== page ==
Pepsi Builds More Ties to ‘Empire’ With 5-Second Emoji Ads

Pepsi recently used a three-episode plot line to attach itself to the Fox drama “Empire.” It’s latest effort to hitch itself to the show can be counted in seconds, not weeks.

Last night, the beverage maker ran the first of what it says will be dozens of five-second ads featuring various emojis placed on bottles of its flagship soda. Three ads used emojis to represent characters like Cookie Lyon, Luscious Lyon and others members of the cast of the popular series. The idea is to get consumers to want to use a bevy of Pepsi-linked emojis in their social-media interactions.

By wrapping the tiny symbols in traditional TV outreach, Pepsi has embodied a new movement on Madison Avenue, where advertisers are trying to combine the broad audience reach of TV advertising with the more precise, contextual communication provided by digital-media promotion. Where marketers once moved to shift dollars from TV to digital, they now seem to want to use the two venues in tandem, and companies on both sides of the media industry have moved to work with each other in more significant fashion.

It’s not so hard to get some consumers to adopt the emoji and pass them along. Fans who want to take part can access a virtual catalog of “PepsiMojis” by downloading it for free on the Apple App and Google Play stores. But it’s harder to insert five-second commercials into TV’s typical ad break.

More than a decade ago, Fox tested the concept – but not without some trepidation. AOL ran five-second “pod punchers” during an episode of “Prison Break.” The advertiser insisted the spot run  at the end of the commercial interruption, just before the program came back on the screen – all part of a move to thwart viewers who were fast-forwarding past ad breaks with digital-video recorders.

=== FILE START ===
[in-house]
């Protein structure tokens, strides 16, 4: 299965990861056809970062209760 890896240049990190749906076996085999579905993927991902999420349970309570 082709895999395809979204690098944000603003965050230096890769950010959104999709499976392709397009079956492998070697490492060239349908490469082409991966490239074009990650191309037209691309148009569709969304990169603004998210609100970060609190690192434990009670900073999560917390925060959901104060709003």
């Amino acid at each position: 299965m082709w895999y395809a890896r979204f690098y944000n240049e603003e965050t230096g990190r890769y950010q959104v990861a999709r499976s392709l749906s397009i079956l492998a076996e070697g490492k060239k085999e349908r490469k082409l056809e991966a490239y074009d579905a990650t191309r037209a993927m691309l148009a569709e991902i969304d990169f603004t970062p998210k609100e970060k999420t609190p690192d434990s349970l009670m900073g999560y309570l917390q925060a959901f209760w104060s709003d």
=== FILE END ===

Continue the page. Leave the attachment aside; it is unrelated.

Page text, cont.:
The trouble? The last slot in a commercial break is seen as a valuable position, as it’s the last image a viewer sees before returning to the TV program that attracted him or her in the first place. As a result, it’s seen as more memorable. By granting the slot to AOL, Fox risked incurring the ire of other ad clients, who may have been disenchanted by the fact AOL was getting a prime position. As part of the deal, Fox insisted AOL buy a 60- or 90-second ad to go with the shorter one.

In 2016, ads that are little more than video blips are no longer so foreign. So-called “pre roll” ads that run online are often shorter than 30 seconds. And so are promotional interstitial video segments that are showing up on TV networks that skew young, like Viacom’s MTV and Time Warner’s Adult Swim.

Pepsi expects to continue its short pitches as the year progresses, adding its emojis to labels on bottles of Pepsi, Diet Pepsi and Pepsi MAX in the U.S., and then throughout the world over the course of the rest of the year.

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